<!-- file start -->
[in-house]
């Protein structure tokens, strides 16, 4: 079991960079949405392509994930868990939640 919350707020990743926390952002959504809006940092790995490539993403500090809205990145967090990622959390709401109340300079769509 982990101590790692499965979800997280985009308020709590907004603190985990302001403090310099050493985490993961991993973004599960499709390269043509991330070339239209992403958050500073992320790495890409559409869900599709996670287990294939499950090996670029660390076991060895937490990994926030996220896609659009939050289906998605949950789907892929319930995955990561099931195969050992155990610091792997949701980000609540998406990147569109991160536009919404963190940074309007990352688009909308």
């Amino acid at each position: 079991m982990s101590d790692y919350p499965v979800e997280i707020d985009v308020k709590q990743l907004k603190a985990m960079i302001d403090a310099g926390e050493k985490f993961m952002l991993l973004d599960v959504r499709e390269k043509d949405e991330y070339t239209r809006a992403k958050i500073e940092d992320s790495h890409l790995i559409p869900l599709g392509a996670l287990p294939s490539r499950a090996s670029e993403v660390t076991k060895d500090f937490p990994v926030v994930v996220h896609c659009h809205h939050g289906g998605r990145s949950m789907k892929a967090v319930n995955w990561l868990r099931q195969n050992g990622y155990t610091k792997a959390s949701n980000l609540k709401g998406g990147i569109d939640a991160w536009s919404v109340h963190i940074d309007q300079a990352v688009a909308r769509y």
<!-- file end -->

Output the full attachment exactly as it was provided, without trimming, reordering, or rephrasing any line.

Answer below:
[in-house]
């Protein structure tokens, strides 16, 4: 079991960079949405392509994930868990939640 919350707020990743926390952002959504809006940092790995490539993403500090809205990145967090990622959390709401109340300079769509 982990101590790692499965979800997280985009308020709590907004603190985990302001403090310099050493985490993961991993973004599960499709390269043509991330070339239209992403958050500073992320790495890409559409869900599709996670287990294939499950090996670029660390076991060895937490990994926030996220896609659009939050289906998605949950789907892929319930995955990561099931195969050992155990610091792997949701980000609540998406990147569109991160536009919404963190940074309007990352688009909308």
């Amino acid at each position: 079991m982990s101590d790692y919350p499965v979800e997280i707020d985009v308020k709590q990743l907004k603190a985990m960079i302001d403090a310099g926390e050493k985490f993961m952002l991993l973004d599960v959504r499709e390269k043509d949405e991330y070339t239209r809006a992403k958050i500073e940092d992320s790495h890409l790995i559409p869900l599709g392509a996670l287990p294939s490539r499950a090996s670029e993403v660390t076991k060895d500090f937490p990994v926030v994930v996220h896609c659009h809205h939050g289906g998605r990145s949950m789907k892929a967090v319930n995955w990561l868990r099931q195969n050992g990622y155990t610091k792997a959390s949701n980000l609540k709401g998406g990147i569109d939640a991160w536009s919404v109340h963190i940074d309007q300079a990352v688009a909308r769509y």